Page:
Monday, February 25, 2013

Sinclar's The Jungle at Chicago History Museum

I recently participated in a book review class at The Chicago History Museum on Upton Sinclair's The Jungle.  The book was on my list to read this year and I thought participating in a book group would be fun. In a way taking me back to high school or college days when I probably should have read this classic.  Years ago I tried reading The Jungle and hated it; this time I loved 2/3rds of it! (This blog is not a review of the book, rather a review of the offering by The Chicago History Museum and my experience taking the book club.)

I enjoyed the historical aspects of the book - focus on a period of time in Chicago that I find fascinating. On a recent trip to The Dreihaus Museum (blog review here)- I became very interested in how the majority of the populace in Chicago lived at the time. That's why The Jungle got onto my reading list. The juxtaposition of the lives portrayed in the book versus the Marble Mansion is quite stark.  The facilitator from the Chicago History Museum added good commentary on the historical inaccuracies or questions that exist in the book. That was perhaps my favorite part of the book group.

The book group was attended by about a dozen people - the average age was in the middle 60's. There were three sessions; the last session being a bus tour of the Back-of-The-Yards. For me there were two highlights of the Book Club - the use of historic photos and exhibits to supplement the imagery from Sinclair's book, and the tour. The discussion of the group itself was not significant.

The discussion sessions were not quite satisfying. The agenda and schedule for the group classes was:

The Jungle Book Club Session 1)
  •          Introductions / photo show (45 minutes)
  •           Walking through CHM exhibits (public) (45 minutes)
  •           Break (15 minutes)
  •           Group Discussion (15 minutes) "Who is your favorite character?”

These photos below show some of the artifacts from the CHM relative to the period of The Jungle.  The knives themselves helped me see how challenging those jobs must have been. The copper vessel I just happened to like because I have one very similar in my antique collection :)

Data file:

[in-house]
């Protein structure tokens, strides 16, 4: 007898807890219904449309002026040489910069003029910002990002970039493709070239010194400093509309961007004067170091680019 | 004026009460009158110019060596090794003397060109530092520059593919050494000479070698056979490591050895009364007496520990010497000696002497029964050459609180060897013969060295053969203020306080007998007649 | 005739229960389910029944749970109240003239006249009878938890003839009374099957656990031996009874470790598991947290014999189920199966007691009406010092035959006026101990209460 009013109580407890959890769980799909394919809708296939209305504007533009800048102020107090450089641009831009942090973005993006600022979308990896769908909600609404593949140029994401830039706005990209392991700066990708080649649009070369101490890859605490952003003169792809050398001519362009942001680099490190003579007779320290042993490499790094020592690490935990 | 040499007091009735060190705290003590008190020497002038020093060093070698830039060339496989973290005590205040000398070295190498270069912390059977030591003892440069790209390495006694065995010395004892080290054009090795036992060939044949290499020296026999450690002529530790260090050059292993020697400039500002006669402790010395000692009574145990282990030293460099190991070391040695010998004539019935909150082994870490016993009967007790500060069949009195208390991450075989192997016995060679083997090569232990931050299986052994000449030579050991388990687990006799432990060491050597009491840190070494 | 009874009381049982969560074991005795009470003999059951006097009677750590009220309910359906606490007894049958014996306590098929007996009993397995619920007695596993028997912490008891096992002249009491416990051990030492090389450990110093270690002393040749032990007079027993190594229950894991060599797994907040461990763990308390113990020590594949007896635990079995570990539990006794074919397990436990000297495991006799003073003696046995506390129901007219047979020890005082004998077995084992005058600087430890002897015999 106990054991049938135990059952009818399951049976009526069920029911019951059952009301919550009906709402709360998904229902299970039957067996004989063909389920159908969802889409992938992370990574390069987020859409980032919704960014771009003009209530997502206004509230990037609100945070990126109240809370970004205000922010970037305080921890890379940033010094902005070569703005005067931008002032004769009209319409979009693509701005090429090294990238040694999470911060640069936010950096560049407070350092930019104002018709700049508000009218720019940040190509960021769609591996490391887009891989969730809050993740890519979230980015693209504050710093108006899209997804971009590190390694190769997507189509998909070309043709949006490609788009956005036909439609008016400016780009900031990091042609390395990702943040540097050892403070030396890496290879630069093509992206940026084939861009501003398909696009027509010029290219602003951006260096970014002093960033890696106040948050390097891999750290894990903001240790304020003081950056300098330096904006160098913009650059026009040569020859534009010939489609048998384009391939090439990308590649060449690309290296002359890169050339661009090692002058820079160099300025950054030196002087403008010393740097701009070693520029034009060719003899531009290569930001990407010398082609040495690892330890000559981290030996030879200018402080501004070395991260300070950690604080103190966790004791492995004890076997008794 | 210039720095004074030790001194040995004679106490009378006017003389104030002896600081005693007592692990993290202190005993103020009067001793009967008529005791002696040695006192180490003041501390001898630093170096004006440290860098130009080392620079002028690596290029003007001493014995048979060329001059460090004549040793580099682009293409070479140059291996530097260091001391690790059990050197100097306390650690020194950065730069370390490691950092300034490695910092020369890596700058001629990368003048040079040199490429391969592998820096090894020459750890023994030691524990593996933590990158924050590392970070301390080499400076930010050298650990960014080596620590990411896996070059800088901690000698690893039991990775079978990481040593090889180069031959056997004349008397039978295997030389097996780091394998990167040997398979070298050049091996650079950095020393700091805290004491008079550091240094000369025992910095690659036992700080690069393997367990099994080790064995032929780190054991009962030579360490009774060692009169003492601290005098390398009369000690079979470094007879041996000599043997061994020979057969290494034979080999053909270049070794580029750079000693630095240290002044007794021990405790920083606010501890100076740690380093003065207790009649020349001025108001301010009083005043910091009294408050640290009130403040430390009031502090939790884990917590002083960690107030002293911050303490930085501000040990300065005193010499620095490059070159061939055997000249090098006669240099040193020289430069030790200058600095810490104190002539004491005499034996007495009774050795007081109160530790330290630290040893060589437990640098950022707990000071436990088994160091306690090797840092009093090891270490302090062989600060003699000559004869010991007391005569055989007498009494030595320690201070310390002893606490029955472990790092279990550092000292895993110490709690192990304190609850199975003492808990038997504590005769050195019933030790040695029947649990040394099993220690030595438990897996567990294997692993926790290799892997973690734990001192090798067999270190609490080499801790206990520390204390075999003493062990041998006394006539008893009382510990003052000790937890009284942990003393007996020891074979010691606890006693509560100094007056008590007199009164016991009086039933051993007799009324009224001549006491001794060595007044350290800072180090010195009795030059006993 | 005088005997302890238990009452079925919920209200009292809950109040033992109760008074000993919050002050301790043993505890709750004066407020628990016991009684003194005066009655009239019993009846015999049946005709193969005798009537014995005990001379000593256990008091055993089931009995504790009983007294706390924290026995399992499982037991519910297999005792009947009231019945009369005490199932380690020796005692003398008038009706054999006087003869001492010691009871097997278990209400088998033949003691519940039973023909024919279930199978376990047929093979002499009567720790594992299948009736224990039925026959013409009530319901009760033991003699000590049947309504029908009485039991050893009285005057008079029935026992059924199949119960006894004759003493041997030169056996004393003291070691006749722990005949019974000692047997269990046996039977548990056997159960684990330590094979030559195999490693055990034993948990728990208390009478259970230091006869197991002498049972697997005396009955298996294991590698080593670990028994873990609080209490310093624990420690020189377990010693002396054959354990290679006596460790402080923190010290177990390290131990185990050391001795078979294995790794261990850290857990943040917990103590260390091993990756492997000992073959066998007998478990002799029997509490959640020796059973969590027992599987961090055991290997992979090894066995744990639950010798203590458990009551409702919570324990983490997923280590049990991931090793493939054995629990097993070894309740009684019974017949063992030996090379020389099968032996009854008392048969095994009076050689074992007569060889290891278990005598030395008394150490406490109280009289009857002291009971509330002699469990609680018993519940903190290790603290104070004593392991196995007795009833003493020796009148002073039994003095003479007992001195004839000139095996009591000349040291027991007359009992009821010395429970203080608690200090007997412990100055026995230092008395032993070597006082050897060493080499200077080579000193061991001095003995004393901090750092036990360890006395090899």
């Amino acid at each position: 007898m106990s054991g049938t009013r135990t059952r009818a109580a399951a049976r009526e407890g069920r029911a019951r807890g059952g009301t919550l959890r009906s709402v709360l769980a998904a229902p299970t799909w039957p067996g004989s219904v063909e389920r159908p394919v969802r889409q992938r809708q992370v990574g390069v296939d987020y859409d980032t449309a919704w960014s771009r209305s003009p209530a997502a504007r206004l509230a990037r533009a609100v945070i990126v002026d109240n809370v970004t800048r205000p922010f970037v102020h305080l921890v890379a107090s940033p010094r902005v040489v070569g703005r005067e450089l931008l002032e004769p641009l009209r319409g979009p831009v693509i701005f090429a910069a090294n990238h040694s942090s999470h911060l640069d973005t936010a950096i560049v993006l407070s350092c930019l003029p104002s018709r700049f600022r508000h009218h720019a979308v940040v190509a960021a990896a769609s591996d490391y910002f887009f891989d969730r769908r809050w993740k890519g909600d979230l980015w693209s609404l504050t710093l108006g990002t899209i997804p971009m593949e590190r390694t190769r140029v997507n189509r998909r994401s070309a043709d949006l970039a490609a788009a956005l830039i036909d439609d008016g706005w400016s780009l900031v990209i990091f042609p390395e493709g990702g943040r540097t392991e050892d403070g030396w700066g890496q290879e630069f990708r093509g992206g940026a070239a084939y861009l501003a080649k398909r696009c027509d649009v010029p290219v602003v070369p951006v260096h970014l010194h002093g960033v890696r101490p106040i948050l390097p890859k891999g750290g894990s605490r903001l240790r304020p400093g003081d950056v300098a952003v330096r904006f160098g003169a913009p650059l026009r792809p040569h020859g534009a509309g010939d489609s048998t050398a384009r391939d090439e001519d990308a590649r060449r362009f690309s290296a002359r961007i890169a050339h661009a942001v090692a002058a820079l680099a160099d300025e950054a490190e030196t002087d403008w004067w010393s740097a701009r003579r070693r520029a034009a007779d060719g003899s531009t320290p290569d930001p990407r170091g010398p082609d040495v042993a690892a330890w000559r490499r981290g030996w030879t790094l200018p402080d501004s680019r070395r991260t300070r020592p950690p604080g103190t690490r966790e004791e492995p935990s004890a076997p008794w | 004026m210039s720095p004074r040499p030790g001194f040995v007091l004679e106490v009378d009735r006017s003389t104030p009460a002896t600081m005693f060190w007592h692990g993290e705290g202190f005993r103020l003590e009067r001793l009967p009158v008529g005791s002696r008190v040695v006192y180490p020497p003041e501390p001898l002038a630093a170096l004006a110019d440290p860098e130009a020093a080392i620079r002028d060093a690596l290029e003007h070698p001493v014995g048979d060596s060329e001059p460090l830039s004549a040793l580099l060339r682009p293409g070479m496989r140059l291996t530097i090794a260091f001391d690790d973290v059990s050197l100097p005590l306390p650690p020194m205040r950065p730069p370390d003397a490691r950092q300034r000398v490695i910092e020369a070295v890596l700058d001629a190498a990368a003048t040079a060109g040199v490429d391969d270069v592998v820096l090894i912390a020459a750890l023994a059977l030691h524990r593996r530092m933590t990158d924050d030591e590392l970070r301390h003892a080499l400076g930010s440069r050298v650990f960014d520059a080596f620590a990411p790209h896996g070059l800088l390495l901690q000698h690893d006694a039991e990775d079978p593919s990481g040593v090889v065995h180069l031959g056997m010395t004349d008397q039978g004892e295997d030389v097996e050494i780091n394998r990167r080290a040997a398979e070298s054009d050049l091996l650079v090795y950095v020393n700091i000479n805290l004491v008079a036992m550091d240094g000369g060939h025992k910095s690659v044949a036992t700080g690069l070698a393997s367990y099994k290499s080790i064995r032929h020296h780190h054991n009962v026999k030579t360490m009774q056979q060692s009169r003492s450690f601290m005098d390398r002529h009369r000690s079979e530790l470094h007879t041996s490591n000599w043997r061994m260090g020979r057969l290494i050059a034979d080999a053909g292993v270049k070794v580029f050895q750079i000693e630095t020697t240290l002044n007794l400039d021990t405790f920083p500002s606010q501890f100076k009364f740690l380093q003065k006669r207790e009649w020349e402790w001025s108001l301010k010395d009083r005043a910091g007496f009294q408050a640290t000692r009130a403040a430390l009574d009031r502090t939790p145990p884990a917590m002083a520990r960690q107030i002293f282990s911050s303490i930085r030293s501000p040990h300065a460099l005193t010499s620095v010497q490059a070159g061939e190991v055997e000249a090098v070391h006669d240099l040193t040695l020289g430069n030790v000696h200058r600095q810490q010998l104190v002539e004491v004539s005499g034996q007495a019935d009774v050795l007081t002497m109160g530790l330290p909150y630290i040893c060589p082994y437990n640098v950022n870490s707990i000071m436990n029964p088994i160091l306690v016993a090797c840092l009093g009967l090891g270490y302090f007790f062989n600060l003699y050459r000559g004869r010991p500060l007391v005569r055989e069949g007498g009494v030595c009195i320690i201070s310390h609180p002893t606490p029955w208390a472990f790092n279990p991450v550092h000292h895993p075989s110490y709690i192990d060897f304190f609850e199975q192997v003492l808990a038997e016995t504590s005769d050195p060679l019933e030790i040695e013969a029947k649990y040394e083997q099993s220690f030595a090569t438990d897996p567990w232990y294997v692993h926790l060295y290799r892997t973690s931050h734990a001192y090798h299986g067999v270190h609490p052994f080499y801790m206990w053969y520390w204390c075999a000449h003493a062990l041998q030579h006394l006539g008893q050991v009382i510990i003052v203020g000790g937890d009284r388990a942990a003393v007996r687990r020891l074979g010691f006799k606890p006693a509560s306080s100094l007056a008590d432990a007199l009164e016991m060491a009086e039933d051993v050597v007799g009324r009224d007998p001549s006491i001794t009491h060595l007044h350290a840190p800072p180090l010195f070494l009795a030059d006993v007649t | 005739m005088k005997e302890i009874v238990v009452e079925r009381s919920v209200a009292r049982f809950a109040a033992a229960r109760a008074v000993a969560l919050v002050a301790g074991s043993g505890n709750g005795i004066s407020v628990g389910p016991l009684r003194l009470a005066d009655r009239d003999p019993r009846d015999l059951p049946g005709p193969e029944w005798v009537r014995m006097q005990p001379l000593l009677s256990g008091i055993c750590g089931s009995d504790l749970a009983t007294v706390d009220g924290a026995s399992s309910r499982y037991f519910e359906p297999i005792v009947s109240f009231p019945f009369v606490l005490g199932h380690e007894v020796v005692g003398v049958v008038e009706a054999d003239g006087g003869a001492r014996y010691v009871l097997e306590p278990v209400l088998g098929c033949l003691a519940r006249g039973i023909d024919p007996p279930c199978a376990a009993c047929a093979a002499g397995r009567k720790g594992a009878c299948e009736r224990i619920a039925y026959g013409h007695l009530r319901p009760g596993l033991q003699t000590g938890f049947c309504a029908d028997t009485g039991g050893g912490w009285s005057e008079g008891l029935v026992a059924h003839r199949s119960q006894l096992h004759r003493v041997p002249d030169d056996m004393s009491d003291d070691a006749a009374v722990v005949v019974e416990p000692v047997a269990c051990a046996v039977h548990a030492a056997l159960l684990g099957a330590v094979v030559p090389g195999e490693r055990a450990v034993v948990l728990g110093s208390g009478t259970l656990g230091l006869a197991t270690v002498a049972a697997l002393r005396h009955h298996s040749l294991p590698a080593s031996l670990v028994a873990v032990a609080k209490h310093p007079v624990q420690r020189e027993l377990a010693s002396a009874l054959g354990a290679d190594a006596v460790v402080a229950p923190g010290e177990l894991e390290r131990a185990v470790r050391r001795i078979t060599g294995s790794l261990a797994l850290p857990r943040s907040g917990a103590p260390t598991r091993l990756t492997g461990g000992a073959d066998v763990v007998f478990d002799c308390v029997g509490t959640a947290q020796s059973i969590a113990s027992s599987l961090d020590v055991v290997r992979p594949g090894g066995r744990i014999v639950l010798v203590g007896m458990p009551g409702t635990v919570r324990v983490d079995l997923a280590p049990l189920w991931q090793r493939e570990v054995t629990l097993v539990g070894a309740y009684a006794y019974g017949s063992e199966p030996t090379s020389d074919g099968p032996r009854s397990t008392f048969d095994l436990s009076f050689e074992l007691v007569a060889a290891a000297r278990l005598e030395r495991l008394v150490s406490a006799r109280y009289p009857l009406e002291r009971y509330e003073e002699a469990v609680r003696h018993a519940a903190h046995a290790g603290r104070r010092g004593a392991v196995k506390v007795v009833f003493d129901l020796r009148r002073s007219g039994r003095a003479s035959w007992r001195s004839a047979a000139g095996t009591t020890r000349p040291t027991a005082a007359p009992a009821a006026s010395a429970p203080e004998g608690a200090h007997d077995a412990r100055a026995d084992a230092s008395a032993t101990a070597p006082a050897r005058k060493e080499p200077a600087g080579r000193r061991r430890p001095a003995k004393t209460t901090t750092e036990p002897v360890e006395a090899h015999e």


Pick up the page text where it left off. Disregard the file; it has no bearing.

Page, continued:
Implements from the Stock Yards - Chicago

Copper Vessel - Settlement House Work - Chicago

The Jungle Book Club Session 2)
  •         Intros/ Photos (15 min)
  •         Attendee show and Tell (15 min)
  •          Discussion -  (30 min) a few participants asked a question for group discussion.
  •         Archive tour (30 min)

The show and tell portion of this session was spontaneous it seemed. People brought in old family items, work memorabilia or shared stories they had heard from friends. For me it wasn't particularly value add to the session, however the others in class seemed to enjoy it.   The group discussion was a bit chaotic as the questions raised by the participants spanned several themes and sections of the book. Folks kept circling back to prior discussions. That said, there were a few interesting points.  The photos below are from our visit to the back-of-the-house in the museum archives. The facilitator had pulled several documents that were related to The Jungle and the period in Chicago history. Many of the items were the photos that had been displayed in sessions 1 & 2, there were also journals from the Meat Packing association and Lithuanian texts. The journals of heads processed and prices paid was awesome.

Journals from the late 1890's Chicago
Archives / Storage at Chicago History Museum

The Jungle Book Group Session 3)
  •           Intro / Photos (20 minutes)
  •           Discuss socialism (10 minutes)
  •           Trolley tour (90 minutes)
Entrance to the Stock Yards - Chicago
Seemed like everyone was disappointed with the sections of the book that pertained to socialism. Which is a similar reaction to the readers at the time The Jungle was released. This discussion was very short. Then we loaded into the trolley for the tour. Parts of the tour were disappointing - as we looked were something might have stood 100 years ago. Other aspects were very nice - like seeing the entrance to the stockyards, the old still standing meat packing buildings, and bubbly creek. It was helpful to judge some of the distances in the book. There were several period buildings still standing in the area - grey stones and the like. However the details on these were not known.  It was a good trip through an area of Chicago that I probably would not have gone to on my own. 

For future classes I would suggest condensing to one classroom discussion and the tour. 
Check out other Book Club Discussion offerings on their site.

Singing Ragtime by Scott Joplin today (well humming it)

Teresa Marie


  1. Every Chicagoan should read The Jungle, I think, even though it may not be great fiction. The vanished stockyards are a very important part of our history, and we should remember what the immigrant workers went through there. Unfortunately, conditions are still pretty terrible in the meat packing industry today, we just don't see it in Chicago any more.

    1. Thank you for your comment. I agree, one of the participants was a CPS teacher who uses sections of the book in his class. Other older participants recalled going to the Stock Yards (when operational) as school field trips. I can't imagine that!